Wednesday, May 27, 2009
The Metal Inquisition Archives: Pencil renderings of metal bands (Part 1)
This is the first post (I mean "piece") in what will probably be a long series of posts about the contents of the recently found Metal Inquisition Archives. Much like a time capsule that was left behind for decades, the Metal Inquisition Archives feature incredibly telling artifacts from the lifelong commitment to metal that my brother and I have shared. A bit like our ongoing Metal Archeology series, this one will focus on the contents of a single storage bin that was recently unearthed. For many years, most of the contents of the archives were kept secret, partially due to having forgotten about them...but also as a result of my sheer embarrassment of its contents. Some years ago, in an attempt to make Sergeant D laugh, my brother and I shared some key pieces from this collection, and laugh he did. To this day, there are still a few things about the collection that he continues to bring up in order to make himself laugh. We hope you have a similar reaction. So why share this stuff with the world, when we've been hiding it for years? I have no idea. Perhaps I think of our readers as our family. No, that's probably not it at all. I guess I'm just an all-around good guy and want to share the wealth with the world. Either that, or I'm self destructive and hate myself, who knows. Let's get started.
What are these things?
The items I'm sharing with you today are some one of the key pieces of the collection. Both the Smithsonian and the Getty have been after these for sometime, but we turned down offers that totaled dozens of dollars, so that we may share these with you, our readers. You see, these are just some of the amazing drawings that my brother and I created back in 1988 and 1989, although some are as recent as 1991. As you will see, the artistic skills shown in these pieces of art are only rivaled by our lack of understanding of the English language. Sadly, Blogger is not great at showing large images...but don't worry, at the end of this series I'll provide a link so you can download a hi-res PDF of these pieces, which are suitable for framing (Thomas Kinkade, eat your heart out). In the meantime, double click the images, and enjoy them at a much larger size.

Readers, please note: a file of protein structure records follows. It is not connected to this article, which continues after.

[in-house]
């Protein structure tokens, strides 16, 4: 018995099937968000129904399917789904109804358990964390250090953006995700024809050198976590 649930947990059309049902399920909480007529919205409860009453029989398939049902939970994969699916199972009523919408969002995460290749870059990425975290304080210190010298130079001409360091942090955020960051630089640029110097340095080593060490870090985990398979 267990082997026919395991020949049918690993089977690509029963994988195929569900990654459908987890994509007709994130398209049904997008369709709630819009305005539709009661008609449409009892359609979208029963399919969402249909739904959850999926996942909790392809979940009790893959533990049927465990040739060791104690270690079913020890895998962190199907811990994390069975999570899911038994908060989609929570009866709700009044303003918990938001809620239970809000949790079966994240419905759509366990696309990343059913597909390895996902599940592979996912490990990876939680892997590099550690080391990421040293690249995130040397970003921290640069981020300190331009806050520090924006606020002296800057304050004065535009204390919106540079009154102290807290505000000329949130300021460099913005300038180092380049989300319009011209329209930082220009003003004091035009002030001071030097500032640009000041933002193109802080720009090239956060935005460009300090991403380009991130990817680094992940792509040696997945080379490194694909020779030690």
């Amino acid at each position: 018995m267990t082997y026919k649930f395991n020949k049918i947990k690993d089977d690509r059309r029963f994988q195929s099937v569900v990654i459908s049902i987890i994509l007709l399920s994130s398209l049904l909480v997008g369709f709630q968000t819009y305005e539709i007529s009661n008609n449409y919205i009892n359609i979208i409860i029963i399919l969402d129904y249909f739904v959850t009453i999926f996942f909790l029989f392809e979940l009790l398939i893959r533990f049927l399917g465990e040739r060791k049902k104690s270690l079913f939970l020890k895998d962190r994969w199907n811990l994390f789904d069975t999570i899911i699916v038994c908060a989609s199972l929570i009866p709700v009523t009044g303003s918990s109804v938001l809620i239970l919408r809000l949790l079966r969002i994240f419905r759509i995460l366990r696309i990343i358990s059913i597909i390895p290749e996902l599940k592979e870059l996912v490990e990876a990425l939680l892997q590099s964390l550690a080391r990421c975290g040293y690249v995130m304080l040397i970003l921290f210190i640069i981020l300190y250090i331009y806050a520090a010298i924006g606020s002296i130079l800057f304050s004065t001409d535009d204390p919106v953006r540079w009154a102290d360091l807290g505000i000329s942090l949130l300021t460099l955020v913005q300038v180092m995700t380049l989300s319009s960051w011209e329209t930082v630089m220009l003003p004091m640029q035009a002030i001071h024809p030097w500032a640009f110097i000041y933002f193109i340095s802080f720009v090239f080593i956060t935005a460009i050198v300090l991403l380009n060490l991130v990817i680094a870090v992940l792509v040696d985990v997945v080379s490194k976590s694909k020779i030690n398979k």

Why were these horrible "masterpieces" drawn in the first place?
I don't have a great answer to this question. My brother and I were not exactly loners growing up, but the huge stack of drawings in front of me seems to tell another story. We had friends, enjoyed sports, and took public transportation all over the city where we grew up. We weren't sickly or awkward (at least not too awkward), but I guess we also liked staying at home and drawing away. We were always obsessive as kids, and when metal became a part of our lives, we dove in head first. In South America back then, the chance of ever seeing a live metal band was slim at best. The opportunity of ever seeing a world-class band, or even a fifth-rate thrash band (I'm looking at you Laaz Rockit) was non-existent. Similarly, we had no access to magazines or even metal albums. All of our tapes were tenth generation dubs with no covers, and perhaps as a result of this isolation, our minds were left to wander. Sometimes, we would see a tiny bit of a band's video at a friend's house, and our minds were blown to the point of having to draw the image that had been burned into our minds. Looking at many of these drawings, I'm taken back to that time, and can easily place why certain things are in these drawings, such was the impact that imagery within the realm of metal had on me. It's for this reason that I often feel that those of us who grew up in seemingly distant and secluded nations had a greater bond to metal and other subcultures. This is not something I'm particularly interested in debating, as I'm certain I could be proved wrong, but when I think back to just how insanely obsessive we were about metal, I'm often left to think that it was more about our surroundings than our personalities. Like a religious fanatic who praises the unknown, metal seemed like a distant heavenly thing, and we worhsiped at the altar of metal.